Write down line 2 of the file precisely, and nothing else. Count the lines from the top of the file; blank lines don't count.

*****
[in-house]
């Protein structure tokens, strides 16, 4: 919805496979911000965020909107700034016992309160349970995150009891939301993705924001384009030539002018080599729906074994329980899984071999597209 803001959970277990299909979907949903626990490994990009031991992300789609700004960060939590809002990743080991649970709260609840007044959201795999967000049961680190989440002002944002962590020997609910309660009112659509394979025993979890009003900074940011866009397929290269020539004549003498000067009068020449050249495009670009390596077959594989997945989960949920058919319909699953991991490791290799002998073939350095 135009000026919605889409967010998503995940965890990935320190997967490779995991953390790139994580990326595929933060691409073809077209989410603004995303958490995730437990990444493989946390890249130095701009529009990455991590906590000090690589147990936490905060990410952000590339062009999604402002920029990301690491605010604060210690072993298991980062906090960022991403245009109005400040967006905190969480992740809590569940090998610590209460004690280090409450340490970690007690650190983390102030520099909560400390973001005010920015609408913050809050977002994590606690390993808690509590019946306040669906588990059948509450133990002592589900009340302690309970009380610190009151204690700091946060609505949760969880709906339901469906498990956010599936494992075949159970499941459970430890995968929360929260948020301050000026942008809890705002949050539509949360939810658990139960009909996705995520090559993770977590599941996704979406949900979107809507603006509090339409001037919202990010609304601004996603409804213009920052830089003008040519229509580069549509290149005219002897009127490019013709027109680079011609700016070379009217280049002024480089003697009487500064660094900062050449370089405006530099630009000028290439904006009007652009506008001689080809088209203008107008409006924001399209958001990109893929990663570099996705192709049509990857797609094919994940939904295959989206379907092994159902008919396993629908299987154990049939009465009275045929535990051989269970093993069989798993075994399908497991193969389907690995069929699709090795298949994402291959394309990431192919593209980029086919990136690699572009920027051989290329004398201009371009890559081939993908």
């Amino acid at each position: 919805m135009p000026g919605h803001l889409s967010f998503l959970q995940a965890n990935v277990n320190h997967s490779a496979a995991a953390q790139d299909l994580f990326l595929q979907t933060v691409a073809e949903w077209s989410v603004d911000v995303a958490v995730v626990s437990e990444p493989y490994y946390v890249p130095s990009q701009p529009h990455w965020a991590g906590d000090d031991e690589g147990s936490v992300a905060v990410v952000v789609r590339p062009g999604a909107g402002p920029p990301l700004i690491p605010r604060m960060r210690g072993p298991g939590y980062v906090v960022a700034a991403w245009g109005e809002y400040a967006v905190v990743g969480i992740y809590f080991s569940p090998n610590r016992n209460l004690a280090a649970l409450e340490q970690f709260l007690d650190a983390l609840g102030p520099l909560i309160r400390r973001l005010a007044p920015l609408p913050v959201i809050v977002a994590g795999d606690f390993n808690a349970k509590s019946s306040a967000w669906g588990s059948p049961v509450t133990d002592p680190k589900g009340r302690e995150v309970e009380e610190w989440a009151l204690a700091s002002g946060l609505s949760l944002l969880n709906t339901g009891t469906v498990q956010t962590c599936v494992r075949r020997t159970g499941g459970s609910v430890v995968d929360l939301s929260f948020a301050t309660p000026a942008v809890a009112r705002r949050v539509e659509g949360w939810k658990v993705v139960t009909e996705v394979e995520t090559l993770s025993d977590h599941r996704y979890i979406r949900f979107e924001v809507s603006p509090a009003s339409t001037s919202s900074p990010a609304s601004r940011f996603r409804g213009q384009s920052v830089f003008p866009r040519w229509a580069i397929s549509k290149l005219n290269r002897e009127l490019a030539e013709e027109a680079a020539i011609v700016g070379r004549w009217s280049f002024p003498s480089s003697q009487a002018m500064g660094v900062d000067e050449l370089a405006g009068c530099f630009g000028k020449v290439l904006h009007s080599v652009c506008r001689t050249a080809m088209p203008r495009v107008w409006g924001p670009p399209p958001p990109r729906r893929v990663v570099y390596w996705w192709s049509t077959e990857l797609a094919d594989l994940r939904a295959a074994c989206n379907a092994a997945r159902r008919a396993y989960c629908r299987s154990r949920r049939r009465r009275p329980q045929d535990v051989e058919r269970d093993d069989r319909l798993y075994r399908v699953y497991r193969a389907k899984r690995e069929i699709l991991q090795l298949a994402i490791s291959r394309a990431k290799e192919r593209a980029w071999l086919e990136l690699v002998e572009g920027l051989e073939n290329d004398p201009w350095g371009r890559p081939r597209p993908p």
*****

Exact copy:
């Protein structure tokens, strides 16, 4: 919805496979911000965020909107700034016992309160349970995150009891939301993705924001384009030539002018080599729906074994329980899984071999597209 803001959970277990299909979907949903626990490994990009031991992300789609700004960060939590809002990743080991649970709260609840007044959201795999967000049961680190989440002002944002962590020997609910309660009112659509394979025993979890009003900074940011866009397929290269020539004549003498000067009068020449050249495009670009390596077959594989997945989960949920058919319909699953991991490791290799002998073939350095 135009000026919605889409967010998503995940965890990935320190997967490779995991953390790139994580990326595929933060691409073809077209989410603004995303958490995730437990990444493989946390890249130095701009529009990455991590906590000090690589147990936490905060990410952000590339062009999604402002920029990301690491605010604060210690072993298991980062906090960022991403245009109005400040967006905190969480992740809590569940090998610590209460004690280090409450340490970690007690650190983390102030520099909560400390973001005010920015609408913050809050977002994590606690390993808690509590019946306040669906588990059948509450133990002592589900009340302690309970009380610190009151204690700091946060609505949760969880709906339901469906498990956010599936494992075949159970499941459970430890995968929360929260948020301050000026942008809890705002949050539509949360939810658990139960009909996705995520090559993770977590599941996704979406949900979107809507603006509090339409001037919202990010609304601004996603409804213009920052830089003008040519229509580069549509290149005219002897009127490019013709027109680079011609700016070379009217280049002024480089003697009487500064660094900062050449370089405006530099630009000028290439904006009007652009506008001689080809088209203008107008409006924001399209958001990109893929990663570099996705192709049509990857797609094919994940939904295959989206379907092994159902008919396993629908299987154990049939009465009275045929535990051989269970093993069989798993075994399908497991193969389907690995069929699709090795298949994402291959394309990431192919593209980029086919990136690699572009920027051989290329004398201009371009890559081939993908």